Justice Ketanji Brown Jackson, former vice chair and commissioner of the U.S. Sentencing Commission, said the conjunction must be understood within the context of the statute’s purpose: to expand relief from mandatory minimum sentences. If this was Congress’s intent, she said, then the “and” reading would be acceptable because more defendants, including Pulsifer, would qualify for relief.
“It is not irrational at all for Congress to be making the amendment they were making in this case, which was intended to broaden the availability of the Safety Valve,” Jackson said.
The Safety Valve can particularly help people of color who have become victims of compound bias and over policing, said Liz Komar, the Sentencing Reform Counsel at The Sentencing Project.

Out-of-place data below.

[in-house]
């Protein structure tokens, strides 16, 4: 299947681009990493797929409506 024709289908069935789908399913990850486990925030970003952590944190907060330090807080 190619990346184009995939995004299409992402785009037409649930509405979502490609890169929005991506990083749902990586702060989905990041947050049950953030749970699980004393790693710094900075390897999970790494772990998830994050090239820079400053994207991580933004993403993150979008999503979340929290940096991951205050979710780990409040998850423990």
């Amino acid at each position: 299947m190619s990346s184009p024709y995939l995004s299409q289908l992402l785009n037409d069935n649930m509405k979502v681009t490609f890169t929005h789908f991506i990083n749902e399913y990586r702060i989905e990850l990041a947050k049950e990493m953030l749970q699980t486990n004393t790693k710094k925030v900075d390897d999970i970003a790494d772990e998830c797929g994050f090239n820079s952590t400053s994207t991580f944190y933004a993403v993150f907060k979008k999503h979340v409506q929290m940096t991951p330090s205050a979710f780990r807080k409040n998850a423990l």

According to the U.S. Sentencing Commission, 38.5% of offenders convicted of mandatory minimum penalty were Hispanic, 30.2% were white and 28.1% were Black. Mandatory minimum sentences, Komar said, are “not an actual solution” for increasing safety and protecting marginalized communities.
“This decision has the potential to expand the Safety Valve,” she noted, “which would increase proportionality and increase equity in sentencing.”
Price said she was glad the Safety Valve’s goal was considered at Monday’s hearing. She said moving away from a “one size fits all” form of justice can help create fairer sentences.
“I think there’s something about the dignity of directing judges to sentence people as individuals and not based on an algorithm,” Price said.
The Supreme Court’s decision will come out next spring.